Dens of Iniquity

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Stephen Randall is executive editor of Playboy and author of the novel "The Other Side of Mulholland."

Recently, a very dumb kid trying to copy a stunt he had seen on MTV’s “Jackass” jumped off a five-story condo, aiming for the swimming pool below. He missed, breaking both legs, cracking his pelvis and pretty much ruining his summer.

There will be those who use the kid’s pain to attack reality TV shows. I intend to be one of them. My problem is not with “Jackass” -- frankly, anyone who voluntarily jumps off a 60-foot building has bigger problems than what he watches on TV. My problem is with another breed of reality programming, one that is far more insidious.

“Jackass,” hosted by Johnny Knoxville, at least runs a disclaimer, urging -- in fact, insisting -- “Don’t try this at home.” But a certain group of shows has no disclaimers. Instead, they cry out: “Please try this at home. We want you to do this. Really. It’s fun. It won’t hurt at all.”


This evil has a face, and that face belongs to Paige Davis, the Johnny Knoxville of the Learning Channel and host of “Trading Spaces.” She seems harmless. But she’s not. And neither are her co-stars on “Trading Spaces,” although they pose as well-meaning interior designers and carpenters.

The premise of “Trading Spaces” is simple. Two sets of homeowners swap houses and “redecorate” a room in each other’s house, assisted by a demonic designer and armed with a budget of $1,000. Those of you who have tried to buy a sofa lately might think that you can’t do a lot of damage with $1,000, but you’d be underestimating Paige and Company.

For a mere $1,000, the crew from “Trading Spaces” can take an ordinary ugly room and turn it into something extraordinarily ugly, a room so over-the-top, so garish and cartoonish, it feels like a Disney theme restaurant -- but less tasteful.

How bad? Genevieve Gorder, one of the “Trading Spaces” regular designers, once made over a room for a San Diego couple in floor-to-ceiling moss. The unsuspecting couple was led blindfolded in the room. “Something smells,” said the couple, becoming the first (and so far only) people to reject a room redesign before taking off their blindfolds. “I’m sorry the San Diego homeowners didn’t get it, and that they had allergies,” writes Gorder in “Trading Spaces: Behind the Scenes” a book enthusiastically displayed at Home Depot.

Most room redos are not so dramatically bad, but they are bad. Paint is hastily slapped on by amateurs in order to meet the program’s deadline. Photocopies are fastened into bargain frames and passed off as art. Weird treatments -- “Let’s make this wall look like cheap, fake leather!” -- are standard. And strange themes -- “This room cries out for a jungle look” -- dominate.

But Paige, Genevieve and the rest are not alone. Now MTV has followed suit, with “Crib Crashers.” Feeling kindly toward your college roommate? Of course you are. Wouldn’t he love to see the apartment turned into a carbon copy of Tommy Lee’s famed in-house party spot, Club Mayhem? Of course he would. What apartment doesn’t benefit from purple velvet, a disco light and a Jacuzzi swing?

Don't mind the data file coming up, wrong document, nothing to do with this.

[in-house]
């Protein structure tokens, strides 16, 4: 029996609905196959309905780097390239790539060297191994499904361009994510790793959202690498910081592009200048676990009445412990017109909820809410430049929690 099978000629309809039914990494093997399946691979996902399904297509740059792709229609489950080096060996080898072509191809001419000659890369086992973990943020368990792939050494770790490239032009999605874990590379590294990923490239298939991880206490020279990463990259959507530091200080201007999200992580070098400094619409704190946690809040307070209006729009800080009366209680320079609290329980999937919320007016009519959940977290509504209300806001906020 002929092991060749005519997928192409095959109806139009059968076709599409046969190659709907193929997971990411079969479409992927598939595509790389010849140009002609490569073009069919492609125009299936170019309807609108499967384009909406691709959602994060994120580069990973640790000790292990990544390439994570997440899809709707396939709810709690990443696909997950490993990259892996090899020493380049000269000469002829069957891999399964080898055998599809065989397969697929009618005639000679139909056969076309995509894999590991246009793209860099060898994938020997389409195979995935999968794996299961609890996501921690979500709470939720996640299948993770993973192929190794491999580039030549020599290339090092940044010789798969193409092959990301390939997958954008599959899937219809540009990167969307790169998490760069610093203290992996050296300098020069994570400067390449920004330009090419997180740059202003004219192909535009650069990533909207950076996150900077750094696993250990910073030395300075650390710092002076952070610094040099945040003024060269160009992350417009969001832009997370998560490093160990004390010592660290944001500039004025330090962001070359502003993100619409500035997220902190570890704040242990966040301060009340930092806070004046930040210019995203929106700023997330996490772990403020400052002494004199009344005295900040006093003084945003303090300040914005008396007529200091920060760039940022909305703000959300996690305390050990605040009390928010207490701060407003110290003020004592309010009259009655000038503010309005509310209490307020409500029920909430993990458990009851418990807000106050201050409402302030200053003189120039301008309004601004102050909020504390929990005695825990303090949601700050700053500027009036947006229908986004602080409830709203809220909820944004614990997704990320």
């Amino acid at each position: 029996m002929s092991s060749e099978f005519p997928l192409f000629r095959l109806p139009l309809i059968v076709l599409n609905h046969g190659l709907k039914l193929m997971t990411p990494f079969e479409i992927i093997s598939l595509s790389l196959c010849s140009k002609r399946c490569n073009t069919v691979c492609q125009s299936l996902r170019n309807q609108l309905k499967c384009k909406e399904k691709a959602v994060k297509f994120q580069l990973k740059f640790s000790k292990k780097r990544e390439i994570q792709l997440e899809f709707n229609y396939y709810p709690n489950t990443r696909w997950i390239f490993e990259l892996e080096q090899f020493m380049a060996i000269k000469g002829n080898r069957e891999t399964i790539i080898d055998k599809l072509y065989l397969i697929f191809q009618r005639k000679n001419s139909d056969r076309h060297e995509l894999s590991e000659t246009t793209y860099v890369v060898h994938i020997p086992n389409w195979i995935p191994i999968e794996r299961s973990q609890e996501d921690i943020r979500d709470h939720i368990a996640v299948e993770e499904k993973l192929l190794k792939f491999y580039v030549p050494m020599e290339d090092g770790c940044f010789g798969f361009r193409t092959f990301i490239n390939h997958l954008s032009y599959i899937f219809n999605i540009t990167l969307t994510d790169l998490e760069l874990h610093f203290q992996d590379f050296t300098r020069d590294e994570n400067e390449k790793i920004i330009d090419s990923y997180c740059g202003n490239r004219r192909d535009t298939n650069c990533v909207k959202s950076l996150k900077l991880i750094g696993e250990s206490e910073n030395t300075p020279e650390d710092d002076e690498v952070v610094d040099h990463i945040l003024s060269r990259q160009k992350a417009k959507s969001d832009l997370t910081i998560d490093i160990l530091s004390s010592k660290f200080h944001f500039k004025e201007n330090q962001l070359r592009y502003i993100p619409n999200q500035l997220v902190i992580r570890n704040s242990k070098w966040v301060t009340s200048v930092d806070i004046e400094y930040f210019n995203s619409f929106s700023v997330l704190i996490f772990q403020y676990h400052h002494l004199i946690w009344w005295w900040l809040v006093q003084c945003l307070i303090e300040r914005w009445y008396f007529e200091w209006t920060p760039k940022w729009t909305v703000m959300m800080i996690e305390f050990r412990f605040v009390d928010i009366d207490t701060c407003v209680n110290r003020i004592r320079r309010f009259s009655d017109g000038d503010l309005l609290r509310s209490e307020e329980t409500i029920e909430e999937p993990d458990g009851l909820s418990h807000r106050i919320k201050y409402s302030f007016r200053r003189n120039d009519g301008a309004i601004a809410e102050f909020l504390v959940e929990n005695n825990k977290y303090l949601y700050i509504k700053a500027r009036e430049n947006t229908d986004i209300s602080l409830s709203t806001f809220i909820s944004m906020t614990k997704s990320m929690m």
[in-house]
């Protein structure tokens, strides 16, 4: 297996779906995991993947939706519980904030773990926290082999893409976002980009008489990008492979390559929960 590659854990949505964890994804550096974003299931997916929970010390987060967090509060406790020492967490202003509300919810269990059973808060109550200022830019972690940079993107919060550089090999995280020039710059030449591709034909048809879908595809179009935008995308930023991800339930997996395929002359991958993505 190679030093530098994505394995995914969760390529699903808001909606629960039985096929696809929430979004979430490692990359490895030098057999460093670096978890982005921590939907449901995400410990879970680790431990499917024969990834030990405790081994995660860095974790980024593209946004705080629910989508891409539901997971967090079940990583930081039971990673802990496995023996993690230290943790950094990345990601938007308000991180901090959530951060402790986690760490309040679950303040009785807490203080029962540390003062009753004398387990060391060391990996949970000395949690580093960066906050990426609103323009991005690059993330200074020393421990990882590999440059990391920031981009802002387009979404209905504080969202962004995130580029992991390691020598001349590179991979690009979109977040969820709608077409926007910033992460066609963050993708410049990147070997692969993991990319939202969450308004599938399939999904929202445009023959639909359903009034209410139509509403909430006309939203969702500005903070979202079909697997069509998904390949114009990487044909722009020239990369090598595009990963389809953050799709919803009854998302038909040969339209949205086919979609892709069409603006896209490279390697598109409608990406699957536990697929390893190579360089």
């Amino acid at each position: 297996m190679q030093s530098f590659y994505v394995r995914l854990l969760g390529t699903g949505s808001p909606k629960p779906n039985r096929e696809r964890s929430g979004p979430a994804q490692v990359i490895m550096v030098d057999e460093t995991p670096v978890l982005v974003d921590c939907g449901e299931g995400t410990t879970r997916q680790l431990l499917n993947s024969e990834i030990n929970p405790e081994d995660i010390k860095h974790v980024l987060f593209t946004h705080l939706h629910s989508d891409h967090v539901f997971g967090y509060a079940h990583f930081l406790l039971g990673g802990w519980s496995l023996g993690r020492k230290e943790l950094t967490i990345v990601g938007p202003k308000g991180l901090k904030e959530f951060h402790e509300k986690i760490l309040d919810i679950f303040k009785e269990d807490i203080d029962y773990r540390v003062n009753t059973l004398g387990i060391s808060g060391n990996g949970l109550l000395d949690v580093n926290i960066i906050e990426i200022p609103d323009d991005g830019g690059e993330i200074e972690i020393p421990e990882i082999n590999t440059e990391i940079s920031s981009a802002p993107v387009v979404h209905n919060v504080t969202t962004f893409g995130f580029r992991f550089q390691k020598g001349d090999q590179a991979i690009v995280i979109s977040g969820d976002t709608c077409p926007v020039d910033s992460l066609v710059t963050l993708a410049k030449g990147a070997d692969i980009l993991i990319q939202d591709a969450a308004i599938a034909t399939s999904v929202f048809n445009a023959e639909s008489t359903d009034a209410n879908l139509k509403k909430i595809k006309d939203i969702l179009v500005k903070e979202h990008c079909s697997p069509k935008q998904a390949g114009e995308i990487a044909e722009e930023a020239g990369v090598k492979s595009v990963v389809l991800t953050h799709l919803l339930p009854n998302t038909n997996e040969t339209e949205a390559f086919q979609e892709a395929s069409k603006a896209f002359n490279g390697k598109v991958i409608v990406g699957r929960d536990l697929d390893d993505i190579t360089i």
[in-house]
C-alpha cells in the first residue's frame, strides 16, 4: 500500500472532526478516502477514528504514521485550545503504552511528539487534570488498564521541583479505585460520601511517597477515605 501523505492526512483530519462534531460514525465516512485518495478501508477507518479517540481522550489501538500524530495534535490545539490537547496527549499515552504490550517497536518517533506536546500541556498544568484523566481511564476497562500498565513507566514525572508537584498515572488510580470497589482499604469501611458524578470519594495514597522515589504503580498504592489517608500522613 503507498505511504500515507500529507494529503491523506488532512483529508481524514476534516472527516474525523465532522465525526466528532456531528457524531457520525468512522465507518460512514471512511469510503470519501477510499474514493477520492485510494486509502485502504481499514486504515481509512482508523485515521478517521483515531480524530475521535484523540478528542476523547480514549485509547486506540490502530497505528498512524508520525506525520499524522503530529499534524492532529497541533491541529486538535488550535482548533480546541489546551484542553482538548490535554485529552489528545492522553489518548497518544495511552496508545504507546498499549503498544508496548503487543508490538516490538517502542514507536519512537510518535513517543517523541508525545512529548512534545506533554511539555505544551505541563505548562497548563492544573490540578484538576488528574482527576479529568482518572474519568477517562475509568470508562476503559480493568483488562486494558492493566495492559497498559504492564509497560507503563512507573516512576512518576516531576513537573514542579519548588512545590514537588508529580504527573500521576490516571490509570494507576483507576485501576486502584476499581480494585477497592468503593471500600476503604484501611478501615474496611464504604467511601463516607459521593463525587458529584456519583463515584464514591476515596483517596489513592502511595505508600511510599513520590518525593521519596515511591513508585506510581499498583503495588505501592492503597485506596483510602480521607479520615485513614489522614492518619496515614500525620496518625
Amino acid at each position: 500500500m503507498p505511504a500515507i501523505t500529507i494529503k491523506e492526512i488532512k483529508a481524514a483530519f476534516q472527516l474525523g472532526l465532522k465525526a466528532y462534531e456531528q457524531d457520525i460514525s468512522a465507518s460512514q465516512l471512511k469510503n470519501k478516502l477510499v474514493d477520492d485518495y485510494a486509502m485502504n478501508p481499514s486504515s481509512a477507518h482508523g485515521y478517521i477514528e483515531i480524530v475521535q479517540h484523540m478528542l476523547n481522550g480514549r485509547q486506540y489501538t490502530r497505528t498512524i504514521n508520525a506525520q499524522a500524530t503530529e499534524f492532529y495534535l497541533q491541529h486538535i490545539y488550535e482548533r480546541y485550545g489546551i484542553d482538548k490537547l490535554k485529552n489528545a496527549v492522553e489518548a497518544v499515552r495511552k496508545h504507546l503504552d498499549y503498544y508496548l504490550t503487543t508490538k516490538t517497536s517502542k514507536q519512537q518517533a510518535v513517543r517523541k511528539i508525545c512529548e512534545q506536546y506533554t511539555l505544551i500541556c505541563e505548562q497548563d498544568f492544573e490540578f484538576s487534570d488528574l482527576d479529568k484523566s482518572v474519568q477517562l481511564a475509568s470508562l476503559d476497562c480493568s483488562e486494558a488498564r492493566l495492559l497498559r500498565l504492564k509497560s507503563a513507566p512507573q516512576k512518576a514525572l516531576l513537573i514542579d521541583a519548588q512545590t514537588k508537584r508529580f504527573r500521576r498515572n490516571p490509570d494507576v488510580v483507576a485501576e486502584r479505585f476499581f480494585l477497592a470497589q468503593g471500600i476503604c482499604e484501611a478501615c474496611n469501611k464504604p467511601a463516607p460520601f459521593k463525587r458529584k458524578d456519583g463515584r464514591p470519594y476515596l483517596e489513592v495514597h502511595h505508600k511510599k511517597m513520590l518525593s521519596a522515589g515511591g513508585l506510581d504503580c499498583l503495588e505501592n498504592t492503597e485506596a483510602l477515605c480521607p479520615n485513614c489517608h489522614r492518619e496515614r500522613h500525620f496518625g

“Crib Crashers” shows up, and the rest is easy. Within a weekend, the apartment is transformed. Add a pair of fuzzy dice, and you’d think you were in the accessories aisle at Pep Boys.

There are others -- the Learning Channel features hour after hour of cheesy make-over shows. But the problem isn’t the lack of programming imagination -- “Hey, let’s repackage the same simple concept 12 different ways” -- it’s the message. These shows suggest that we can do it, too. Bored with that den? Hang a net from the ceiling and fill it with stuffed animals. Bedroom a bit ho-hum? Why not make a bedspread of artificial turf and silk flowers? (Well, yes, it does look like a grave, but what are you afraid of?) It’s easy, it’s fun, it’s inexpensive.

It’s also hideous. I know. My wife is a “Trading Spaces” victim. Our house, which seemed plenty good enough to me, has been tweaked beyond recognition. Our bed’s headboard, once white, now sports a “treatment.” “See, it looks like an antique,” said my wife. The mirror frame, which was a stately brown for a decade, has been painted four times in four months. There was a treatment involved too, so it would match the headboard. I think it just looks dirty.

Then there’s the weird blue thing in the backyard. It’s a “found object” -- a pole with inexplicable arms and no base. My wife painted it blue and put plants on it, but even she isn’t sure if it’s right side up or not.

Even my wife is beginning to see the downside. “This doesn’t look like ‘Trading Spaces,’ she admitted, examining her latest project with dismay. “It looks like ‘Sanford and Son.’ ”

Sadly, that hasn’t stopped her from watching the shows. She openly fantasizes about “While You Were Out” -- that’s a show on the Learning Channel in which a hapless husband like me is sent away for a weekend, unaware that when he returns home his den will look like a high roller’s suite at Caesars Palace.


Of course, that might be better than moss-covered walls. It’s certainly better than jumping off a five-story building.

Still, until these shows start running disclaimers, I’m refusing to travel.